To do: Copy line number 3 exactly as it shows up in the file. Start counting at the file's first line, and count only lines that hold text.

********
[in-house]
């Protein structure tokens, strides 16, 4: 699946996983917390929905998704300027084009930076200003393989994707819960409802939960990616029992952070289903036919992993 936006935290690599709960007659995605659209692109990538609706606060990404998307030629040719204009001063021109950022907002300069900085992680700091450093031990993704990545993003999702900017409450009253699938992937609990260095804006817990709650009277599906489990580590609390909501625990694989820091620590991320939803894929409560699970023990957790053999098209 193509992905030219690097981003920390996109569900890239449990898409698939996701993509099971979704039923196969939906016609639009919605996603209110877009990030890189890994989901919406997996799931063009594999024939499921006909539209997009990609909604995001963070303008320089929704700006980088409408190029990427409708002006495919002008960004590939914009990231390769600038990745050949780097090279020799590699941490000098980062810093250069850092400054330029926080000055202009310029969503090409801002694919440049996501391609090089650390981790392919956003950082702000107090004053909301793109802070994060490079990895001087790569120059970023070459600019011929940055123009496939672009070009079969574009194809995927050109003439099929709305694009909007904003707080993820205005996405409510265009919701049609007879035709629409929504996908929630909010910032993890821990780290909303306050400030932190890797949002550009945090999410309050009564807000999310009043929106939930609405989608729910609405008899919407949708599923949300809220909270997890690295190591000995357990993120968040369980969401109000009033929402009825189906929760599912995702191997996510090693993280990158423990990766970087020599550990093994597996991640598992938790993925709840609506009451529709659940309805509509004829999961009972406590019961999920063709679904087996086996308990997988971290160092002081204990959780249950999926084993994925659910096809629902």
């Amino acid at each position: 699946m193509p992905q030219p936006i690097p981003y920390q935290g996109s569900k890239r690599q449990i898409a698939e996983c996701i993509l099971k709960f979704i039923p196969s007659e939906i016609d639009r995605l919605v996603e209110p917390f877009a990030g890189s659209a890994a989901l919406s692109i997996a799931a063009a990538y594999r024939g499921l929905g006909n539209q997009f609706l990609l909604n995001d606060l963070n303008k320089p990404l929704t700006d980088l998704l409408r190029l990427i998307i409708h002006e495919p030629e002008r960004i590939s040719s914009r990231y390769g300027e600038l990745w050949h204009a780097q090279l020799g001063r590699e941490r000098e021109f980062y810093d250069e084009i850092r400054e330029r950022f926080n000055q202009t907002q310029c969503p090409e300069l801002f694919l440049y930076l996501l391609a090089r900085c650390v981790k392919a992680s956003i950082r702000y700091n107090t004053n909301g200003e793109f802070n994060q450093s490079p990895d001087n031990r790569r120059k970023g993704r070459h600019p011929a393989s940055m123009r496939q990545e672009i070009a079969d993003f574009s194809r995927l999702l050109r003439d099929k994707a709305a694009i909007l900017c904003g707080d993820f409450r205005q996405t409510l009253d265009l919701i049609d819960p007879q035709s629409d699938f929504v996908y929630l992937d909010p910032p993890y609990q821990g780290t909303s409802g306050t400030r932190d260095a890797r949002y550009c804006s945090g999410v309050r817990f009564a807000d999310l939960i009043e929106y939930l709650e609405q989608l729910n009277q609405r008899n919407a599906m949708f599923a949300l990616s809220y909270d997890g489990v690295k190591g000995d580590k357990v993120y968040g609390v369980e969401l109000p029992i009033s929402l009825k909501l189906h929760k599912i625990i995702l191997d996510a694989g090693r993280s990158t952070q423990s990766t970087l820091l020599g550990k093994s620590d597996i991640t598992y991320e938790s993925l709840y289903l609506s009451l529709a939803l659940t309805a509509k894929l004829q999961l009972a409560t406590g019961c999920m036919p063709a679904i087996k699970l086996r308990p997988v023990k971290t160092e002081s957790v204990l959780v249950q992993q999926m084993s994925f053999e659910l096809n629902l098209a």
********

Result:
């Amino acid at each position: 699946m193509p992905q030219p936006i690097p981003y920390q935290g996109s569900k890239r690599q449990i898409a698939e996983c996701i993509l099971k709960f979704i039923p196969s007659e939906i016609d639009r995605l919605v996603e209110p917390f877009a990030g890189s659209a890994a989901l919406s692109i997996a799931a063009a990538y594999r024939g499921l929905g006909n539209q997009f609706l990609l909604n995001d606060l963070n303008k320089p990404l929704t700006d980088l998704l409408r190029l990427i998307i409708h002006e495919p030629e002008r960004i590939s040719s914009r990231y390769g300027e600038l990745w050949h204009a780097q090279l020799g001063r590699e941490r000098e021109f980062y810093d250069e084009i850092r400054e330029r950022f926080n000055q202009t907002q310029c969503p090409e300069l801002f694919l440049y930076l996501l391609a090089r900085c650390v981790k392919a992680s956003i950082r702000y700091n107090t004053n909301g200003e793109f802070n994060q450093s490079p990895d001087n031990r790569r120059k970023g993704r070459h600019p011929a393989s940055m123009r496939q990545e672009i070009a079969d993003f574009s194809r995927l999702l050109r003439d099929k994707a709305a694009i909007l900017c904003g707080d993820f409450r205005q996405t409510l009253d265009l919701i049609d819960p007879q035709s629409d699938f929504v996908y929630l992937d909010p910032p993890y609990q821990g780290t909303s409802g306050t400030r932190d260095a890797r949002y550009c804006s945090g999410v309050r817990f009564a807000d999310l939960i009043e929106y939930l709650e609405q989608l729910n009277q609405r008899n919407a599906m949708f599923a949300l990616s809220y909270d997890g489990v690295k190591g000995d580590k357990v993120y968040g609390v369980e969401l109000p029992i009033s929402l009825k909501l189906h929760k599912i625990i995702l191997d996510a694989g090693r993280s990158t952070q423990s990766t970087l820091l020599g550990k093994s620590d597996i991640t598992y991320e938790s993925l709840y289903l609506s009451l529709a939803l659940t309805a509509k894929l004829q999961l009972a409560t406590g019961c999920m036919p063709a679904i087996k699970l086996r308990p997988v023990k971290t160092e002081s957790v204990l959780v249950q992993q999926m084993s994925f053999e659910l096809n629902l098209a």